wait to see where you go with it. Todd
Posted by todd vodka
Thank you and keep up the good work.
Gypsy at heart
Posted by Gypsy at heart

Great topic.It feels great to find this stuff being
blogged about.Keep it up mate
Posted by Satellite TV
I am amazed and fascinated with this incredible
collection of letters. Thank you so
much for sharing them online.
Posted by DMS
Seriously Wish that I could experience the same
that you went through.
Posted by Fazlul
is this real ?
Posted by Selma
Certainly is! BL
Wow, I'm looking forward to become a military 
historian and this is amazing.I absolutaly
love it, keep it up.dana
Posted by dana_hun
I am in my Senior year at college (studying
English, French, and Education) and I am in
the process of creating a unit for a secondary
English class. The book at the heart of the
unit is Erich Maria Remarque's All Quiet on
the Western Front. I was THRILLED to discover
this blog. I think it is an innovative idea to
publish your grandfather's letters in this form
and it is very generous of you to share your
family's experiences with all of us. I look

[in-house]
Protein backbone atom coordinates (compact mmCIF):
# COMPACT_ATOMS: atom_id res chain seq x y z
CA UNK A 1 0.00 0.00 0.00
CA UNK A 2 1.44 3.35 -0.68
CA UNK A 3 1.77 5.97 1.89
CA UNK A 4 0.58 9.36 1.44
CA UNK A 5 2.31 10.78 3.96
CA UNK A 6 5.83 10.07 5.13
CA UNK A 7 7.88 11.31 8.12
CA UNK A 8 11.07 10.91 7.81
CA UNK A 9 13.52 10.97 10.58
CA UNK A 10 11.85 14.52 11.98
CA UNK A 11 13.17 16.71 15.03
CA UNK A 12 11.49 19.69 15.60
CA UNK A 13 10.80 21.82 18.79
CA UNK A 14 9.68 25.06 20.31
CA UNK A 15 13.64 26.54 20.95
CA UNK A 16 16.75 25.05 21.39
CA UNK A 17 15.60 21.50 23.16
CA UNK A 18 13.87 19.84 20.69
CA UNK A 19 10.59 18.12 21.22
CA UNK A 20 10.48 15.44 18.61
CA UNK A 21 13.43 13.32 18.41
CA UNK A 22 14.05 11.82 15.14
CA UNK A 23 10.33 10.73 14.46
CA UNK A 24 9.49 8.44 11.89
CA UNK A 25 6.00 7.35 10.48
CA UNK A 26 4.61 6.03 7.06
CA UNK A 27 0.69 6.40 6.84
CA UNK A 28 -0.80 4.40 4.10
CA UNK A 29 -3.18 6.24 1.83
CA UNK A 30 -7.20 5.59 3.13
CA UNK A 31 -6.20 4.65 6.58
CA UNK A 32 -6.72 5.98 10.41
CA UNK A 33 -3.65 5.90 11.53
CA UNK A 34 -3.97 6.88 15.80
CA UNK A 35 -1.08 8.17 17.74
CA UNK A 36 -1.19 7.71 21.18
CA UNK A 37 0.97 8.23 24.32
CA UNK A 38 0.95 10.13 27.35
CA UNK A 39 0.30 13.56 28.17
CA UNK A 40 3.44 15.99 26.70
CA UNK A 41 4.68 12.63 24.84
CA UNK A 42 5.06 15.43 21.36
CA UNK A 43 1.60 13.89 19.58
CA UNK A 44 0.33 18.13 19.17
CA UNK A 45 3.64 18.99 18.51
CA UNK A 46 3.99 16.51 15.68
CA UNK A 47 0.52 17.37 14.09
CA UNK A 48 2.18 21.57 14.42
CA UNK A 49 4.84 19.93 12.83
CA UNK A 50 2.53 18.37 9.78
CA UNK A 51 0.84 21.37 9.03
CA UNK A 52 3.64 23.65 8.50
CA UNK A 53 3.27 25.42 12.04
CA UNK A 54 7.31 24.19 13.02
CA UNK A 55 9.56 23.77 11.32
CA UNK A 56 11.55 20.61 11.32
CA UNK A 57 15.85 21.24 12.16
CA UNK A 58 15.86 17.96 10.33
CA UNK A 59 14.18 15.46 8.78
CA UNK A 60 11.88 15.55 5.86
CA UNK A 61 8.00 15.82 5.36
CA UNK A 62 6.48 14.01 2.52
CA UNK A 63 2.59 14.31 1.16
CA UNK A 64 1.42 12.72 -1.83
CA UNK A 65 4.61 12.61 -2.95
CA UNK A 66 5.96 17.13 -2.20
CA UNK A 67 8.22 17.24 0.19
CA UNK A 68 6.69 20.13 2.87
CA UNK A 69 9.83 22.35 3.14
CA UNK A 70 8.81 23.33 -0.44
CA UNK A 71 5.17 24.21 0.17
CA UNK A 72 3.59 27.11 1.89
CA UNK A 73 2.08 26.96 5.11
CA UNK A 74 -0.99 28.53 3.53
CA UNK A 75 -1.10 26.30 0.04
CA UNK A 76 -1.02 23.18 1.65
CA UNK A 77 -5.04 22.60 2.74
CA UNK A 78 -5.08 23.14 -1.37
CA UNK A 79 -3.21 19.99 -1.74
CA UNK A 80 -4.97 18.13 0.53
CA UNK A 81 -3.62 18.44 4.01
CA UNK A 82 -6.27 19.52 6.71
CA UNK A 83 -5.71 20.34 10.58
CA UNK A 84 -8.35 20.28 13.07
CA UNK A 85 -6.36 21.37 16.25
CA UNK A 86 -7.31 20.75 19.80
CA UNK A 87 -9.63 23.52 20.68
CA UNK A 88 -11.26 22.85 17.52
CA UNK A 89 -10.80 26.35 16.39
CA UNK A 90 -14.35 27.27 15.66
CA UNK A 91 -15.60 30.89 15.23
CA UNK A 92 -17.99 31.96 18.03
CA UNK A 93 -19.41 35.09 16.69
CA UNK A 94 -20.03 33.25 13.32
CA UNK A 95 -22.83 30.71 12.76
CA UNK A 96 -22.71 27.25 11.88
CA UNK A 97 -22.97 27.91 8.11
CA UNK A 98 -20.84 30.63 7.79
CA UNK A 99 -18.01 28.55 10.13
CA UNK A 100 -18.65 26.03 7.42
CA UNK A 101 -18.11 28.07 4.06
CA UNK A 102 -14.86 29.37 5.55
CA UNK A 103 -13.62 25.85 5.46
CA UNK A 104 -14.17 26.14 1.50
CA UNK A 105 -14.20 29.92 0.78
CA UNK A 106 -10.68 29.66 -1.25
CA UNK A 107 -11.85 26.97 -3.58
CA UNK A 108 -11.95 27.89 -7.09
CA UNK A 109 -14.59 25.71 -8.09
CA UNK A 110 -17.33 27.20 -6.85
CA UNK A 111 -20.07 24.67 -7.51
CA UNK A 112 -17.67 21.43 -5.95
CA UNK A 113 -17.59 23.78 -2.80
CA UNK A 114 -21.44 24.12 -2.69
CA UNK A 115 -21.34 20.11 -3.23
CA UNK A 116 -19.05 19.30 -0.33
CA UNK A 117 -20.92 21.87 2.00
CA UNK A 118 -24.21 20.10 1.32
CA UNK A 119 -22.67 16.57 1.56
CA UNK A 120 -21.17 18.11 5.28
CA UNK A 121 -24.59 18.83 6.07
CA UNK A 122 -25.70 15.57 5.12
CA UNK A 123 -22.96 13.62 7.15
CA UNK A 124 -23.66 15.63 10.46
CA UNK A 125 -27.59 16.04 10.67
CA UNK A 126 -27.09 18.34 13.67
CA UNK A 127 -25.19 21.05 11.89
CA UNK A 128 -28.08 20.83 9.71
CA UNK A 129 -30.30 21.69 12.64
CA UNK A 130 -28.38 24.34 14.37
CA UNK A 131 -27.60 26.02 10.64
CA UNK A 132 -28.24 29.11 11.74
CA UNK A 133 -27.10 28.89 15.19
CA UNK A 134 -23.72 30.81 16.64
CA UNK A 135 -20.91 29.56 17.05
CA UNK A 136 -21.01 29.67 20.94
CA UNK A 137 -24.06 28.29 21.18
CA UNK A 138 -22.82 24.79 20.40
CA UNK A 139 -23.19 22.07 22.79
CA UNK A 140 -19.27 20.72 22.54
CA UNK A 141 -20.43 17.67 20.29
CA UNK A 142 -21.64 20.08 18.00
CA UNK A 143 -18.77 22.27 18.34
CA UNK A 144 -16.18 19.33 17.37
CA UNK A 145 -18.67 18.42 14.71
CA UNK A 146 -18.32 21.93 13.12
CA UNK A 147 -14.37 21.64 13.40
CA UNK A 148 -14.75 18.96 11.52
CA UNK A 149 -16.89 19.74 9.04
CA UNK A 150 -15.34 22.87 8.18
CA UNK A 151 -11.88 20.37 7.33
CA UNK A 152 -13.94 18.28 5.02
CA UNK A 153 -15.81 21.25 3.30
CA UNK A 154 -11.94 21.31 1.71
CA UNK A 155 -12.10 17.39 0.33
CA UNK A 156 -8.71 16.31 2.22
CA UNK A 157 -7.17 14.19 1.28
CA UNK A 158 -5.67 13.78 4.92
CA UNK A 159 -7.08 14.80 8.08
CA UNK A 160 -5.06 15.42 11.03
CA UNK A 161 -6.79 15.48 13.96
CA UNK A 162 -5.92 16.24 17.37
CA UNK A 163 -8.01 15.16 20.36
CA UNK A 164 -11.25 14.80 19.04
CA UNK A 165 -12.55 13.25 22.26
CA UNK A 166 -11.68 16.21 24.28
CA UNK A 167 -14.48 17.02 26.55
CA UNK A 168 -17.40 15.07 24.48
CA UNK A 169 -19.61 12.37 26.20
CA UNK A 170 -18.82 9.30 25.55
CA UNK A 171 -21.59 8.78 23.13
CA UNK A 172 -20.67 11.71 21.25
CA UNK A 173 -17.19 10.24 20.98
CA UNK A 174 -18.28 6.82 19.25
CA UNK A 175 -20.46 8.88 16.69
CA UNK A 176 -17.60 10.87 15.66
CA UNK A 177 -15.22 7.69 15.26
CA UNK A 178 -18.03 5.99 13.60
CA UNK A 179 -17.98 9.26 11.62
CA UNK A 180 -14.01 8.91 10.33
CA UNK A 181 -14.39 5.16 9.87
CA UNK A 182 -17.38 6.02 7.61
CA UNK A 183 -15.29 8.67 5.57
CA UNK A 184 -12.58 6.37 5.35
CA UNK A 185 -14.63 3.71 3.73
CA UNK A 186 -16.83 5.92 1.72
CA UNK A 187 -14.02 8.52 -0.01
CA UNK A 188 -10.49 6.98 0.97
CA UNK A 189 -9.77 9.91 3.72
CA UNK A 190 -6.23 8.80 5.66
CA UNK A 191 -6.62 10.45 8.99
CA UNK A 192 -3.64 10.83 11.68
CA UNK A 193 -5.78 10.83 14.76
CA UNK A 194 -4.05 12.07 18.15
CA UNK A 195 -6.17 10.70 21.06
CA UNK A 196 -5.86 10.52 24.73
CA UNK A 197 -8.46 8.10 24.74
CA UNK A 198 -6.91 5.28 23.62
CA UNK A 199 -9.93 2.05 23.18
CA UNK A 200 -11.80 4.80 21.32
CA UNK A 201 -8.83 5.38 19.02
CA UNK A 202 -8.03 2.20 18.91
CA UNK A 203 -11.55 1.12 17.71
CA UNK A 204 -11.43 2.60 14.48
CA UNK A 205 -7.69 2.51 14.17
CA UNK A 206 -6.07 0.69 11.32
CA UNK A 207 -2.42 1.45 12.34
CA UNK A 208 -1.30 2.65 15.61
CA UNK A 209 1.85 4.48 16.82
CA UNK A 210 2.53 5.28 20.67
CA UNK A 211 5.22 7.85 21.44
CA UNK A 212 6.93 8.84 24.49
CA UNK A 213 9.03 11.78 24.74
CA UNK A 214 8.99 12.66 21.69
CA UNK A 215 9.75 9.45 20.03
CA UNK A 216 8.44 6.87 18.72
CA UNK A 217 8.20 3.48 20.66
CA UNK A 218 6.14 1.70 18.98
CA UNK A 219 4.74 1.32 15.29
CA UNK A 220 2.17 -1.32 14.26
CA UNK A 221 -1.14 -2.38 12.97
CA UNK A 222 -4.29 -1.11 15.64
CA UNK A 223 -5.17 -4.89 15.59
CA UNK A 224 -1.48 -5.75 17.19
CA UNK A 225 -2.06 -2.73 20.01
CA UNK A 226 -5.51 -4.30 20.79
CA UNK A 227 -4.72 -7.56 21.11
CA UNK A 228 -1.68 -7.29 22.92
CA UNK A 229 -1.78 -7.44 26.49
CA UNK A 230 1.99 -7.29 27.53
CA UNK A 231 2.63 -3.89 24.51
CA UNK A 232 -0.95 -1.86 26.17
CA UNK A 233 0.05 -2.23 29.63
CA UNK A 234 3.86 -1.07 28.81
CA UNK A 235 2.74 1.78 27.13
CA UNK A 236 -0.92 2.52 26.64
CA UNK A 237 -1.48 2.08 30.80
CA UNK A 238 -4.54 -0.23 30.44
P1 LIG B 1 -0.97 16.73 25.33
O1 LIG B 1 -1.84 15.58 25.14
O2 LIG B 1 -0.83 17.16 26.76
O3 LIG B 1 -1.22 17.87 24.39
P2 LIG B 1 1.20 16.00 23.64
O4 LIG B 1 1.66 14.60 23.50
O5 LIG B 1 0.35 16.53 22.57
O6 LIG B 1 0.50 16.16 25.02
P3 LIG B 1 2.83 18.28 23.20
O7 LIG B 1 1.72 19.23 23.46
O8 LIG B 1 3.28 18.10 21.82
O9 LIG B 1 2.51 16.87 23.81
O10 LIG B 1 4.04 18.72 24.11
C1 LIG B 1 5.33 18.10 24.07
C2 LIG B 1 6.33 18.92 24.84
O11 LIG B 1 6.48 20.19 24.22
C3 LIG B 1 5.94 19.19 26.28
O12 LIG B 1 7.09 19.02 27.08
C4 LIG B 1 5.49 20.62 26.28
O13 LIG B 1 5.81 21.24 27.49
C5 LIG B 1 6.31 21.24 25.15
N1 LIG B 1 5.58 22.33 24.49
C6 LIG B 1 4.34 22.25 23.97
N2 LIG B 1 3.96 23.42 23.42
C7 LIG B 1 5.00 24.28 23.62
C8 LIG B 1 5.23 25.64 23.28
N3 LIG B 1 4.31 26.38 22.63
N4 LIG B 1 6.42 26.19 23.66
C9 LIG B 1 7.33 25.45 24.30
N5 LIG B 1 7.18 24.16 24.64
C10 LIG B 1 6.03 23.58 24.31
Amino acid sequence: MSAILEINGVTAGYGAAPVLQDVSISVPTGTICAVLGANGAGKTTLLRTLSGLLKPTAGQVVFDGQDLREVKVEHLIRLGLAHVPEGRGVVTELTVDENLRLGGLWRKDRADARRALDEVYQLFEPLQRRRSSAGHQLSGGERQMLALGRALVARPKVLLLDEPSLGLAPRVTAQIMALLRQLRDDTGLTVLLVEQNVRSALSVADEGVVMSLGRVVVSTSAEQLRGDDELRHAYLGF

forward to reading more about Harry!
Posted by Jaclyn
Great blog-- I am so glad you are doing this
in his honour and to show us what your grandfather
was going through.
Posted by Tea N. Crumpet

Incredible. This is more worthy of posterity than
probably most of the stuff on the Internet (mine
included). Our history is important and this blog
really brings it alive. Thanks.
Posted by Demented Clanger
My great uncle Alex Latta died on passchendale
ridge. He was a Cree indian and an olympic long
distance runner. The first of his race to become
an Edmonton city policeman and by all accounts a
very fine man. I have always wondered what he
went through during his last days. keep the blog
going please.EBL
Posted by Ernesto

9th November 2007

Have you found out more about that son?
Posted by Jennie Around the World La La La La La

Great idea! Great blog!I have added you to my links.
Thanks for yourtime and effort.
Posted by Gypsy at heart

This is interesting stuff!
Posted by Family Rally

Thank you for creating this blog. I have my students
create a family project and one of the components is
comparing their life to their great grandparents or
great great grandparents using primary documents.
This will be one of my future resources.
Thanks again!
Posted by Ms. Anderson

Amazing stories told through letters. It puts flesh on